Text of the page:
I came across a study from 2011 when some well-meaning folk wanted to test GSH supplementation in autism.  Now the problem is that they neglected to spend 4 hours on Google Scholar before they started.  Now, if you think I am beginning to sound smug, well you are entirely correct.  It seems Peter, doing research in the spare room, knows more about something than some white coated researchers.

They just had to look on Wikipedia to learn that “Raising GSH levels through direct supplementation of glutathione is difficult.  Research suggests that glutathione taken orally is not well absorbed across the gastrointestinal tract”  They quote research from 1992, so it must be widely known by 2011.

The study used oral GSH and a commercial transdermal GSH preparation called KIRKMAN Reduced L-Glutathione Lotion (50 g will set you back  EUR 45)

 But at least the idea behind the trial was good.

 

4.     Glutathione precursors to raise GSH levels in plasma (N-acetylcysteine, whey protein)

Going back to hard science, you quickly find that there are already well established methods to successfully raise GSH levels, via the administration of certain supplements.

 ·         Whey protein, as used by body builders, but not so cheap

 ·         N-acetylcysteine, otherwise known as NAC and pretty cheap.

 
So I follow up both and later opted for NAC.


5.     N-acetylcysteine (NAC)  in the Emergency Room and  Psychiatry

NAC has been used as a precursor to GSH for more than 30 years.  It is the standard Emergency Room treatment in the case of paracetamol overdose.

It turns out that NAC is another little wonder.  It is already used in obsessive compulsive disorder, schizophrenia, trichotillomania (a new one to me) and bipolar disorder.  It is even used in HIV therapy.

But no mention of Autism.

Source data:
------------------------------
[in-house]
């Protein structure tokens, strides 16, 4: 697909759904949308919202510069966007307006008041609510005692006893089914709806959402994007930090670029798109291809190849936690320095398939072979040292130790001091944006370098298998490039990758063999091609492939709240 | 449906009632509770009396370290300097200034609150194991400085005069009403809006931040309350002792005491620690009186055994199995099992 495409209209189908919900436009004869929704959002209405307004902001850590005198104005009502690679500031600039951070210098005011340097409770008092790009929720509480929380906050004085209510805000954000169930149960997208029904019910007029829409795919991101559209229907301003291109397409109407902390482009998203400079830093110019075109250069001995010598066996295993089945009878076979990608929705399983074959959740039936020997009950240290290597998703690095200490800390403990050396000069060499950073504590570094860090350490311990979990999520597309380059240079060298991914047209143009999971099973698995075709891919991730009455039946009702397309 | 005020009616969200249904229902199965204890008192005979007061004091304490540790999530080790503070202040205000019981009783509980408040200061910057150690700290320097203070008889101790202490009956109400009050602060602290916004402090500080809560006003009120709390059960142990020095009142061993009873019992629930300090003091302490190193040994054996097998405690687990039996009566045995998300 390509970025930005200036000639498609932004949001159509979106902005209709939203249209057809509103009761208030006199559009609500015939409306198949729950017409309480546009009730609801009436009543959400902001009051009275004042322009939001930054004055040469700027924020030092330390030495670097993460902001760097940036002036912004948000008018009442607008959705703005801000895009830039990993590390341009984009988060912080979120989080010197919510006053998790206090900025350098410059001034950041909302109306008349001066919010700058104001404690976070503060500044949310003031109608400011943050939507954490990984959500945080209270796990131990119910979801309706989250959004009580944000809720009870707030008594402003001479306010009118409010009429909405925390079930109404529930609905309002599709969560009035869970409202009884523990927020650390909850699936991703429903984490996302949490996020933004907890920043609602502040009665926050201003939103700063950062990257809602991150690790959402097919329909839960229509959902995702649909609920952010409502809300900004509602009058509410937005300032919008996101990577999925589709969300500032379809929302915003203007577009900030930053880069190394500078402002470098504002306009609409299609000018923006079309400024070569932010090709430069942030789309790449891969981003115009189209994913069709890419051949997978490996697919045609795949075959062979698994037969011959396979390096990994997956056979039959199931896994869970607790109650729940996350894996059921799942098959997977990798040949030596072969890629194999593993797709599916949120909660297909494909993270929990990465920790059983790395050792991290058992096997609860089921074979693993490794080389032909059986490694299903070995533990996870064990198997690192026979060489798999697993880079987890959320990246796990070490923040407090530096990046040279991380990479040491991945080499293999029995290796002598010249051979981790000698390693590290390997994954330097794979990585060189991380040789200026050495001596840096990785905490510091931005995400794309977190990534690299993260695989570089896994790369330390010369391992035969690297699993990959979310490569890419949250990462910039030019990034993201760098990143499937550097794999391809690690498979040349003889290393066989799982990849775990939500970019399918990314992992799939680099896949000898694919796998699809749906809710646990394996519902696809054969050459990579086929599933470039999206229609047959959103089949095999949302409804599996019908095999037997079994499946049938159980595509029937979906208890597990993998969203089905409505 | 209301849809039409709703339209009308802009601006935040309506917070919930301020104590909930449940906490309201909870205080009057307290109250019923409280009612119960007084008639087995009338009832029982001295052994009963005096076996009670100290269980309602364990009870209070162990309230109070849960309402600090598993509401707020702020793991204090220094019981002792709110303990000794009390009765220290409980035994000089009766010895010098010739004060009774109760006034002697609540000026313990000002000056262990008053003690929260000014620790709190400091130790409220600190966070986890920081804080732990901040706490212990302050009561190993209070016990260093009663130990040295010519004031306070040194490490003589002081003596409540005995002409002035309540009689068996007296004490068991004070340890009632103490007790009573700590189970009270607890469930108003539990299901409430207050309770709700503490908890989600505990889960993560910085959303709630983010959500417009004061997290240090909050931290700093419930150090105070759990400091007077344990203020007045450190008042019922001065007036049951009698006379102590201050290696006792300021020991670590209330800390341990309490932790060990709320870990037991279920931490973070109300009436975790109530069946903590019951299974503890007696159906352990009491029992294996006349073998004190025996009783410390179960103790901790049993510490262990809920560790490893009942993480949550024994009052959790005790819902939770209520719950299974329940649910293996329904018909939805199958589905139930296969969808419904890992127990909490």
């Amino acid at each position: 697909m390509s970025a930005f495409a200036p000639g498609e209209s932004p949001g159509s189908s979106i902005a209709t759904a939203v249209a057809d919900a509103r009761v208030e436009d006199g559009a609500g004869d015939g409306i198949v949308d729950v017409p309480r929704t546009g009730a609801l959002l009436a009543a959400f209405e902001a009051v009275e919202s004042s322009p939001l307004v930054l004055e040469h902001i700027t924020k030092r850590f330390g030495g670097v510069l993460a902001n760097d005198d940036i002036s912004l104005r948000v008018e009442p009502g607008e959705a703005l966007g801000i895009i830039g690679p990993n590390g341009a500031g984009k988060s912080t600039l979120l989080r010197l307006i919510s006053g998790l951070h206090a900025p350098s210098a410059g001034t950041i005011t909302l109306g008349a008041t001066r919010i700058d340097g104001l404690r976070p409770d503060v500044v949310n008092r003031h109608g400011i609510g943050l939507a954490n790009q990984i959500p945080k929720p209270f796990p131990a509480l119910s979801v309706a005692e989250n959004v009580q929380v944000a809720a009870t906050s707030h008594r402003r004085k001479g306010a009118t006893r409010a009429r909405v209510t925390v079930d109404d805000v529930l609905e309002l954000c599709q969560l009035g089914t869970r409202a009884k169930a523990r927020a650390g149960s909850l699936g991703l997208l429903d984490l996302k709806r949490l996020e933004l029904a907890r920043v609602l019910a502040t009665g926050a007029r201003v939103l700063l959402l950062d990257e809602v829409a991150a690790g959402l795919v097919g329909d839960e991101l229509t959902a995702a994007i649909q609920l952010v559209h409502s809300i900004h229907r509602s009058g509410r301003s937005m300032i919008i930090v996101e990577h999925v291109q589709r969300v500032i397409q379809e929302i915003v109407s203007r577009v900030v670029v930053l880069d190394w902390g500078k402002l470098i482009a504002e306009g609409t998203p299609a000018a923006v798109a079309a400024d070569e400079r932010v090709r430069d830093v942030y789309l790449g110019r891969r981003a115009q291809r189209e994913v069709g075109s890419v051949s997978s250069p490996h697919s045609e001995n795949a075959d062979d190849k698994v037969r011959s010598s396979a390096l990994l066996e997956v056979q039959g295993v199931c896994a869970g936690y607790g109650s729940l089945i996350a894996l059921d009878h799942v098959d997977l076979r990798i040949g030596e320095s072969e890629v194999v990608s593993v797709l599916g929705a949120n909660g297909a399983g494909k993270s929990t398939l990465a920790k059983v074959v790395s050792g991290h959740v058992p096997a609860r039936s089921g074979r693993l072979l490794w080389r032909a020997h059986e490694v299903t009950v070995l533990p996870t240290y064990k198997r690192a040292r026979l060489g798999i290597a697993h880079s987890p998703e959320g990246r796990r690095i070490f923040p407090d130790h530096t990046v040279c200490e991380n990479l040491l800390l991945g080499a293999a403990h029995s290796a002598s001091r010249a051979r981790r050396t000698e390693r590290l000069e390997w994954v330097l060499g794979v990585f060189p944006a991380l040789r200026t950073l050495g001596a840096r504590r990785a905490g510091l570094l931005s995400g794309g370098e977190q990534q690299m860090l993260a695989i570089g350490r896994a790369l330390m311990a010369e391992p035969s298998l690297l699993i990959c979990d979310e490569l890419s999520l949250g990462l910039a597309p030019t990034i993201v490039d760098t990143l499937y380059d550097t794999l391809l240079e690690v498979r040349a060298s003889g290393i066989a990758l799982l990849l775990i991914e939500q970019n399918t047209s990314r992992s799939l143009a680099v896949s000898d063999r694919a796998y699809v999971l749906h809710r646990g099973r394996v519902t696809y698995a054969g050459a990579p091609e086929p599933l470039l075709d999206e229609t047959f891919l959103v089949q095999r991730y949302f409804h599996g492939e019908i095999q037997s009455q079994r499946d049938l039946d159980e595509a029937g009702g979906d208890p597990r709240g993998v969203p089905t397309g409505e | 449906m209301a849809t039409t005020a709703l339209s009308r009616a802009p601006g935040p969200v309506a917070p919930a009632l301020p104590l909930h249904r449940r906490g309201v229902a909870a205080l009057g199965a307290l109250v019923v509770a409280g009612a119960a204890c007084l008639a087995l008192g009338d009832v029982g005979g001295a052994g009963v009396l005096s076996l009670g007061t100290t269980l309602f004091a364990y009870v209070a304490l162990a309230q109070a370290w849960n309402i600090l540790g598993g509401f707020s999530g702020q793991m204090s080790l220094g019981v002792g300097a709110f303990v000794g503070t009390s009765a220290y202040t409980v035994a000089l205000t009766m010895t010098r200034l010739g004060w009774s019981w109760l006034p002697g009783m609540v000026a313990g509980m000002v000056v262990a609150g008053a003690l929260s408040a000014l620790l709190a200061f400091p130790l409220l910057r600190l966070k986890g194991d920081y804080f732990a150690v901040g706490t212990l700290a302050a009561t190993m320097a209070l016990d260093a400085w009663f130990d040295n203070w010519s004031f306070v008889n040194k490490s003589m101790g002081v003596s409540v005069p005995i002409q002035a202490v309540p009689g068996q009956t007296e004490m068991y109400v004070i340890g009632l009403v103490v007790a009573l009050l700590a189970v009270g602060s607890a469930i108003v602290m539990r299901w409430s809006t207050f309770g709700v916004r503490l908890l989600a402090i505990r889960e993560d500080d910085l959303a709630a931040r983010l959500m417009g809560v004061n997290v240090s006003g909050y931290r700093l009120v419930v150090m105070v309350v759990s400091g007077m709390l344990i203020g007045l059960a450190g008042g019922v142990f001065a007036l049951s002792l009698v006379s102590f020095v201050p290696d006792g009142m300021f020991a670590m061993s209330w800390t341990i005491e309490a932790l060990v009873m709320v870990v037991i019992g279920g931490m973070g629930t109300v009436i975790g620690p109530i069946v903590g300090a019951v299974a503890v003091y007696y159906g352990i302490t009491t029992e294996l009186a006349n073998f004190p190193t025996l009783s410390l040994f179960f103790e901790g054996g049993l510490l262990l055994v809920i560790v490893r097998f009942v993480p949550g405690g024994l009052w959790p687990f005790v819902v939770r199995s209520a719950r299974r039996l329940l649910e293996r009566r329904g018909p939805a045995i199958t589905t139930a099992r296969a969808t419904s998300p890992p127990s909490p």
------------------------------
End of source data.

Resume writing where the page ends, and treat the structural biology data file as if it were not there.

NAC is available as a drug or as a supplement without prescription.


6.    A Randomized Controlled Pilot Trial of Oral N-Acetylcysteine in Children with Autism

Finally, the bit you have been waiting for.  When I found this clinical trial at the end of  my 4 hour Googling session, I would have fallen off my chair, had I not been lying down at the time.

A eureka moment perhaps;  I found a clinical trial testing just what I wanted to test -  a serious study of NAC on the behaviour of kids with autism.  This study was carried out by Antonio Hardan at Stanford University, California.

Enough said.


  

 
If you want the full version they expect you to pay $31.50.

Well that was a productive 4 hours, but it set me back another $31.50.

Sadly, finding all the references again and writing my two posts on GSH has taken another 4 hours.

That was of course a few weeks ago.  The rest is history.  I suggest that you turn on your speakers., and click the link below.

 

 
1965 was an important year.  One of them was that this song was produced and is apparently  #89 in  Rolling Stones list of the 500 greatest songs of all time.

2 comments:

  1. This is fascinating. Like you, my husband and I spend hours and hours reading research about autism because our son has it (high-functioning...quite bright and creative..) This is so interesting. Do you have any updated information about NAC? Is anyone else trying it in studies?

    ReplyDelete
    Replies
    1. Many people use NAC and other antioxidants (ALA, carnosine etc) and find it helps autism. These are all cheap and available widely so there is no money to be made and no incentive for large expensive trials.